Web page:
Shoppers show caution on road pricing scheme

Almost a third of shoppers would drive to a different town or city centre to shop if congestion charging were introduced, a survey by the RAC Foundation revealed this week.

Shoppers are very cautious about road pricing pilots being considered by several towns and cities as part of the government's transport innovation fund, the foundation claims. However, 27 per cent of respondents said they would travel by another means to avoid a charge.

The research follows a government-commissioned report backing road pricing.

Former British Airways chairman Rod Eddington called road pricing an "economic no-brainer". Congestion could be cut by 50 per cent from what it would otherwise be in 2025 and the benefits to the nation could be worth up to £28 billion a year by 2025, he found.

"While firm estimates of the costs are not developed at this stage, they would have to be extremely high to outweigh the benefits of this scale," said Eddington. Some road building would still be needed, he concluded, but national road pricing would reduce the need for this by up to 80 per cent.

Environmental campaigners urged the government to rethink its road building policies. Road Block co-ordinator Rebecca Lush maintained: "Most of the roads programme would not be needed, especially destructive rural schemes. We call on ministers to end the sprawling £12 billion roads programme now."

Transport 2000 director Stephen Joseph advised the government to develop clear measures to bring in road pricing, invest in alternative transport and review its road programme, much of which he called "unnecessary or outdated".

Eddington's study dismisses calls for a high-speed rail line. "Transport policy needs to avoid wasting time and money pursuing alluring new super high-speed motorway or rail networks or pursuing grand projects with speculative returns," he insisted.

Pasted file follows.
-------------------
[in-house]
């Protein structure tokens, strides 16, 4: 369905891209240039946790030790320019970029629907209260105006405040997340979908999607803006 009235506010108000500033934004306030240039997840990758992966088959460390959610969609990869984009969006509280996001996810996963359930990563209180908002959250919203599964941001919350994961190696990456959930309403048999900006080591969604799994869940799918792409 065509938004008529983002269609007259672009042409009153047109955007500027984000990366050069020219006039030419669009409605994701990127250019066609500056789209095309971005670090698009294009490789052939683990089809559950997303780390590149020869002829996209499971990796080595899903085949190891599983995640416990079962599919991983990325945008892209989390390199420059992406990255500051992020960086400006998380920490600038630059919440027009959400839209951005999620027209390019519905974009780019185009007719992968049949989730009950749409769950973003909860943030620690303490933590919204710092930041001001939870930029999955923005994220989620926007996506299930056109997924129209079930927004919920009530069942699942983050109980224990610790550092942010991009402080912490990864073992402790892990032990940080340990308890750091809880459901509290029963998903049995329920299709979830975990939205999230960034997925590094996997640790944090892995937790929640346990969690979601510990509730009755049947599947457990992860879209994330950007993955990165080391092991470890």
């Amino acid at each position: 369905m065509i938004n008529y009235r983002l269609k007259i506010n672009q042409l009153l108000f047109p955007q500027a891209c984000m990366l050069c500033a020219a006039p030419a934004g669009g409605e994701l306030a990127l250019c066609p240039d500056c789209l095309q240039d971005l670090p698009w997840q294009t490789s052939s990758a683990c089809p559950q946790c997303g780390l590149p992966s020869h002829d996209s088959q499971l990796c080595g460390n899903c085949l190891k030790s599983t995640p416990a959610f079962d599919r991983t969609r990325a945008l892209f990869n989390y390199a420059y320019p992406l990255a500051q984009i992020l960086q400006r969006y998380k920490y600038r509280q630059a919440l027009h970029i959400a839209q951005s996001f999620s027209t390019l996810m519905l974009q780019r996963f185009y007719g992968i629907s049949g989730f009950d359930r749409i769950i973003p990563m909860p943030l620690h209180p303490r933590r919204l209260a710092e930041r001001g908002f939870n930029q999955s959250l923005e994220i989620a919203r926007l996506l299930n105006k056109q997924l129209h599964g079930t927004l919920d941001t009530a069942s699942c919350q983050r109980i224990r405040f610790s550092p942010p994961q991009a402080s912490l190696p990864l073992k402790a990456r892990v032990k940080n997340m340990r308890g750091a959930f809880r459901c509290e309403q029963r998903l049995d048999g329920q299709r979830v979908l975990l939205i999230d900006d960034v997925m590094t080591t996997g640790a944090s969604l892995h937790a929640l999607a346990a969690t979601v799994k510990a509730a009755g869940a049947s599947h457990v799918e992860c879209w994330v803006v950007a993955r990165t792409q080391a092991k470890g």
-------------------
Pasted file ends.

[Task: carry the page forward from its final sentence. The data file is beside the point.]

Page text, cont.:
High-speed rail would not significantly change economic connectivity between most parts of the country, he added. Capacity increases in the capital and other urban areas brought about by high-speed rail could be achieved by other means. The energy consumption of rail and carbon emissions increase with speed, eroding rail's environmental advantage over air, he held.

Institution of Civil Engineers transport board chairman Alan Stilwell commented: "When the UK is seeking to reduce carbon emissions, it is disheartening for business and the public alike not to have an environmental alternative to domestic air travel."

Eddington said he is in favour of air passengers paying the full environmental cost of their journeys. But he added that there is still a "strong economic case" for additional runway capacity.

The RTPI suggested that managing demand for air travel should be a priority and insisted that the UK must work to tackle the effects of air travel at the European level.

The Eddington Transport Study is available at


- Improve the capacity and performance of the existing transport network rather than pursuing "grand projects" that offer speculative returns.

- Target growth-focused investment on growing urban catchments, key inter-urban corridors, and key international gateways.

- Deploy a policy mix of pricing, better use and investment.

- Enshrine a systematic and transparent approach to policy-making and funding.

- Sub-national bodies must be given the correct responsibilities and scope to support local and regional transport needs.

- An independent transport planning commission should take decisions on major transport schemes (see page 1).

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